Healthy habits fuel our minds and our bodies and positively impact how we show up in the world. So…
- Move your body for thirty minutes every day.
- Drink the freaking water!
- Eat a ton of vegetables.
- Get out into the fresh air and sunlight daily.
- Write down 3 things you’re grateful for.
- Spend your evening reading instead of scrolling on Instagram.
- Stop hitting snooze!
- Get 8 hours of sleep.
- Meditate for a couple of minutes and practice your belly breathing every day!
- Wake up early and take an hour for yourself
- Focus on the things you are grateful for
We build healthy habits to get us through times of struggle, so draw on what you know is good for you.
Related post: How To Build Self Discipline To Achieve Goals
You are entirely in control of how you take care of yourself. Do it right.
Draw on past experiences
It’s funny how we can get to a hard season in life and feel like we’re completely unequipped to handle it.
It’s like you’re so overwhelmed with what the heck you’re supposed to do, that you completely discount the fact that you’ve figured it out before.
Sometimes it is literally a selective memory issue and you legitimately can’t access the memories of moving through similar circumstances before.
Now, I’m not saying you’ve been in this exact situation in the past, but you’ve definitely been in a hard season prior to this one… how did you get through it?
Drawing on past experiences where we demonstrated strength, faith, resilience, and courage will help us get through current circumstances that feel difficult.
So make a list of 3 other times in your life when you felt this way (powerless, uncertain, worried, overwhelmed, scared, hurt, angry, etc.). Do it right now.
Then, ask yourself “what did I draw on in my past to help me move through those experiences?”
Let me give you an example. I hate uncertainty. I hate not being in control. So we can all just agree that child birth was not a situation that I felt very comfortable entering. But I relied on three things to get me through it
- Knowing that other people have been in the same situation before and they turned out just fine
- Having faith in myself and my ability to get through this
- A lot of medically-administered drugs…
We’ll discount that last point as non-extractable advice 😉 But the first two remain.
I can get through this because I have done hard things in the past.
So have you. What were they? And what did you summon to help you through?
Consume helpful resources
There is so much that is written on this topic it’s almost overwhelming in and of itself.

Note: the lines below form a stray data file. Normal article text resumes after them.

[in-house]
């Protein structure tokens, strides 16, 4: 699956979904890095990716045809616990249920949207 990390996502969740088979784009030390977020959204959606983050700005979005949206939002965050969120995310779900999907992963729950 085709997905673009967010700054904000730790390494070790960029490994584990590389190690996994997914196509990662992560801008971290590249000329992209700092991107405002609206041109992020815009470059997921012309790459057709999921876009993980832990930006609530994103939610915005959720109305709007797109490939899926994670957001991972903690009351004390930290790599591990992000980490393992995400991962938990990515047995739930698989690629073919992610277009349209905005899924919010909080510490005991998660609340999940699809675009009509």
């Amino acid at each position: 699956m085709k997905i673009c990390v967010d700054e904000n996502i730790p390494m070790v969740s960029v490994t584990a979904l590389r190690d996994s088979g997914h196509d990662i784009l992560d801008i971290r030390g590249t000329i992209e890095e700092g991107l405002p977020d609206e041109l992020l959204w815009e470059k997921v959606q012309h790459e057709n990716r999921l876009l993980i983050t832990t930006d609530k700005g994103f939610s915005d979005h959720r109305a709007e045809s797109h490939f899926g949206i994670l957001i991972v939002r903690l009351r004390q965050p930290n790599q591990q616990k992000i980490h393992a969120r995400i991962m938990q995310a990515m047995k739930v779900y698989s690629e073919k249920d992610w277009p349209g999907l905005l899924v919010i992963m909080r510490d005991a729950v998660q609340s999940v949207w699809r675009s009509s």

I wouldn’t recommend randomly googling how to get through hard times because not all the articles on the internet are as helpful as this one, and you can spend a lot of time scrolling without getting the advice you need.
So here are a few resources that I recommend you start with.
First of all, Brene Brown. All of her books come highly recommended from me, but the one that has helped me most was Rising Strong.
I actually share some of my key takeaways from it in this post, so you can check that out. In the meantime, order it on Amazon for a great price.
I don’t want to overwhelm you with a ton of resources so I’ll just share one more: episode 309 of The Life Coach School Podcast titled Emotional Suffering. (Skip the first 10 minutes as it isn’t relevant to the topic, but the rest of it is absolute gold!) And if you’re new to the idea that you create your own thoughts and feelings, then listen to episode 1 (Why You Aren’t Taking Action) and episode 2 (How To Feel Better) as well.
I think this is the longest post I’ve ever written, and hopefully you can feel that it comes straight from the heart.
We are all human.
We are here to experience all of life, and that includes the hard times.
They are going to swoop in, often unexpected, and you will have to learn to move through them.
Yes, it is hard work. But it is worthwhile. Because you can absolutely come out on the other side of this as a better, stronger, next level version of you.
As long as you’re willing to wade through the mess to get there.
I hope this article has helped you in some way. I’d love for you to share it with your friends, family, colleagues, or on your favorite social media platform, so that together we can help more people move along their difficult journeys too.
Thank you for showing up here today. I’d love to hear your key takeaway in the comments below: what resonated with you the most?
And if you want to have a private conversation about what you’re going through and how I can help, get in touch.
What is your favorite strategy for moving through a hard season in life?